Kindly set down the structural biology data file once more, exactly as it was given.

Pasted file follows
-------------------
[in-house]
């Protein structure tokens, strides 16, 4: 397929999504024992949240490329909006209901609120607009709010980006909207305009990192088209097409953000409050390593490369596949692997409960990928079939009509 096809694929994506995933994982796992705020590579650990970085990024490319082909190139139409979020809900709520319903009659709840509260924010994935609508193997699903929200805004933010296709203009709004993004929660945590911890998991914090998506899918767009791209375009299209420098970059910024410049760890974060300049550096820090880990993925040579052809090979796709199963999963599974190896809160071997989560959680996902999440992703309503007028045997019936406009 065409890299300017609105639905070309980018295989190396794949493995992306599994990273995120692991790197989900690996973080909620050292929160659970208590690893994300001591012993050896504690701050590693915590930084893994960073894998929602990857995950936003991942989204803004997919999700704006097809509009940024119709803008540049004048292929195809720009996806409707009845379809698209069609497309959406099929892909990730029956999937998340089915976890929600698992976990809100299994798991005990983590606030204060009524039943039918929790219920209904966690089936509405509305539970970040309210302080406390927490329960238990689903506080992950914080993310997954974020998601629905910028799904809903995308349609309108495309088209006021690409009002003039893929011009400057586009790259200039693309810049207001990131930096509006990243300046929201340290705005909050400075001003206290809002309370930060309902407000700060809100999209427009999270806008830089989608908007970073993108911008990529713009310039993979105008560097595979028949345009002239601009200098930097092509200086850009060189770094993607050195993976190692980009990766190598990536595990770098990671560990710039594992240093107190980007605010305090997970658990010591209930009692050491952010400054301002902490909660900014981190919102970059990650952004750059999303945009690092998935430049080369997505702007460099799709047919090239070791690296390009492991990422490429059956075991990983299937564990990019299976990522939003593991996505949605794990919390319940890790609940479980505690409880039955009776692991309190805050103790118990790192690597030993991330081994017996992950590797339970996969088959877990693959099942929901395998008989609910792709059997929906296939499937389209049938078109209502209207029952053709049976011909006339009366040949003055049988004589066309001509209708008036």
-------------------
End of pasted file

[in-house]
């Protein structure tokens, strides 16, 4: 397929999504024992949240490329909006209901609120607009709010980006909207305009990192088209097409953000409050390593490369596949692997409960990928079939009509 096809694929994506995933994982796992705020590579650990970085990024490319082909190139139409979020809900709520319903009659709840509260924010994935609508193997699903929200805004933010296709203009709004993004929660945590911890998991914090998506899918767009791209375009299209420098970059910024410049760890974060300049550096820090880990993925040579052809090979796709199963999963599974190896809160071997989560959680996902999440992703309503007028045997019936406009 065409890299300017609105639905070309980018295989190396794949493995992306599994990273995120692991790197989900690996973080909620050292929160659970208590690893994300001591012993050896504690701050590693915590930084893994960073894998929602990857995950936003991942989204803004997919999700704006097809509009940024119709803008540049004048292929195809720009996806409707009845379809698209069609497309959406099929892909990730029956999937998340089915976890929600698992976990809100299994798991005990983590606030204060009524039943039918929790219920209904966690089936509405509305539970970040309210302080406390927490329960238990689903506080992950914080993310997954974020998601629905910028799904809903995308349609309108495309088209006021690409009002003039893929011009400057586009790259200039693309810049207001990131930096509006990243300046929201340290705005909050400075001003206290809002309370930060309902407000700060809100999209427009999270806008830089989608908007970073993108911008990529713009310039993979105008560097595979028949345009002239601009200098930097092509200086850009060189770094993607050195993976190692980009990766190598990536595990770098990671560990710039594992240093107190980007605010305090997970658990010591209930009692050491952010400054301002902490909660900014981190919102970059990650952004750059999303945009690092998935430049080369997505702007460099799709047919090239070791690296390009492991990422490429059956075991990983299937564990990019299976990522939003593991996505949605794990919390319940890790609940479980505690409880039955009776692991309190805050103790118990790192690597030993991330081994017996992950590797339970996969088959877990693959099942929901395998008989609910792709059997929906296939499937389209049938078109209502209207029952053709049976011909006339009366040949003055049988004589066309001509209708008036």